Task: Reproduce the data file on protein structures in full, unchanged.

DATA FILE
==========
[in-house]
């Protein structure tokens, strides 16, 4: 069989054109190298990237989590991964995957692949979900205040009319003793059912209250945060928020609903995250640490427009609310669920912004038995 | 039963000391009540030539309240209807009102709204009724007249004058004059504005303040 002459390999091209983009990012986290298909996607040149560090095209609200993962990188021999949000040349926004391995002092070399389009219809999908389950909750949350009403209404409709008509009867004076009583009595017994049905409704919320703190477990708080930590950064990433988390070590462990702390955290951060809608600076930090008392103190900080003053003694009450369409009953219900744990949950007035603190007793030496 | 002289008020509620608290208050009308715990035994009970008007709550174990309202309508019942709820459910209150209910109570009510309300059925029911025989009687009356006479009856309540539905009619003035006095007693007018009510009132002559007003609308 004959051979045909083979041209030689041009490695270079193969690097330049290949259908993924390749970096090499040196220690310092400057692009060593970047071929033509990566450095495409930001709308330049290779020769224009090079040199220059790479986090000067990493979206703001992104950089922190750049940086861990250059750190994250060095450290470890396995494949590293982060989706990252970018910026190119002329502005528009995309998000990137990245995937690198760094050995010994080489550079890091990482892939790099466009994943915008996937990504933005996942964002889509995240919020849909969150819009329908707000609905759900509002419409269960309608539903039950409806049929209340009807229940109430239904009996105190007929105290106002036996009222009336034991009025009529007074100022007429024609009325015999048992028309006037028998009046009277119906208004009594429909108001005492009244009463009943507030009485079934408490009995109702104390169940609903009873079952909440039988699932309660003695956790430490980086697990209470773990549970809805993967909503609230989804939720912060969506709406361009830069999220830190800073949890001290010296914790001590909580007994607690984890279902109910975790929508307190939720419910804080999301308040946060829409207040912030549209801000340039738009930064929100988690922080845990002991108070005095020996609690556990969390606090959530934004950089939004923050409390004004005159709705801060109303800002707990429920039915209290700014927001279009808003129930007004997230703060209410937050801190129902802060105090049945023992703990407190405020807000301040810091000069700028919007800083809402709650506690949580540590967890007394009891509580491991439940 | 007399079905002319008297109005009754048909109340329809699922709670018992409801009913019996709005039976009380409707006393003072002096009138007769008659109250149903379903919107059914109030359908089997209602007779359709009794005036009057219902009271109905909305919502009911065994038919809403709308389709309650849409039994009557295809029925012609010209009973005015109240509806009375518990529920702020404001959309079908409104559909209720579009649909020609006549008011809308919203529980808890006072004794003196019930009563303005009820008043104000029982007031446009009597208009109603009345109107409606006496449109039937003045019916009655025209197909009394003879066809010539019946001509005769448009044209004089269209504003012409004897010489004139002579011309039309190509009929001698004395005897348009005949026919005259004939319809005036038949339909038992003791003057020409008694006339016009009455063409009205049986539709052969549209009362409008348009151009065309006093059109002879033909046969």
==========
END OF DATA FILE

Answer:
[in-house]
């Protein structure tokens, strides 16, 4: 069989054109190298990237989590991964995957692949979900205040009319003793059912209250945060928020609903995250640490427009609310669920912004038995 | 039963000391009540030539309240209807009102709204009724007249004058004059504005303040 002459390999091209983009990012986290298909996607040149560090095209609200993962990188021999949000040349926004391995002092070399389009219809999908389950909750949350009403209404409709008509009867004076009583009595017994049905409704919320703190477990708080930590950064990433988390070590462990702390955290951060809608600076930090008392103190900080003053003694009450369409009953219900744990949950007035603190007793030496 | 002289008020509620608290208050009308715990035994009970008007709550174990309202309508019942709820459910209150209910109570009510309300059925029911025989009687009356006479009856309540539905009619003035006095007693007018009510009132002559007003609308 004959051979045909083979041209030689041009490695270079193969690097330049290949259908993924390749970096090499040196220690310092400057692009060593970047071929033509990566450095495409930001709308330049290779020769224009090079040199220059790479986090000067990493979206703001992104950089922190750049940086861990250059750190994250060095450290470890396995494949590293982060989706990252970018910026190119002329502005528009995309998000990137990245995937690198760094050995010994080489550079890091990482892939790099466009994943915008996937990504933005996942964002889509995240919020849909969150819009329908707000609905759900509002419409269960309608539903039950409806049929209340009807229940109430239904009996105190007929105290106002036996009222009336034991009025009529007074100022007429024609009325015999048992028309006037028998009046009277119906208004009594429909108001005492009244009463009943507030009485079934408490009995109702104390169940609903009873079952909440039988699932309660003695956790430490980086697990209470773990549970809805993967909503609230989804939720912060969506709406361009830069999220830190800073949890001290010296914790001590909580007994607690984890279902109910975790929508307190939720419910804080999301308040946060829409207040912030549209801000340039738009930064929100988690922080845990002991108070005095020996609690556990969390606090959530934004950089939004923050409390004004005159709705801060109303800002707990429920039915209290700014927001279009808003129930007004997230703060209410937050801190129902802060105090049945023992703990407190405020807000301040810091000069700028919007800083809402709650506690949580540590967890007394009891509580491991439940 | 007399079905002319008297109005009754048909109340329809699922709670018992409801009913019996709005039976009380409707006393003072002096009138007769008659109250149903379903919107059914109030359908089997209602007779359709009794005036009057219902009271109905909305919502009911065994038919809403709308389709309650849409039994009557295809029925012609010209009973005015109240509806009375518990529920702020404001959309079908409104559909209720579009649909020609006549008011809308919203529980808890006072004794003196019930009563303005009820008043104000029982007031446009009597208009109603009345109107409606006496449109039937003045019916009655025209197909009394003879066809010539019946001509005769448009044209004089269209504003012409004897010489004139002579011309039309190509009929001698004395005897348009005949026919005259004939319809005036038949339909038992003791003057020409008694006339016009009455063409009205049986539709052969549209009362409008348009151009065309006093059109002879033909046969």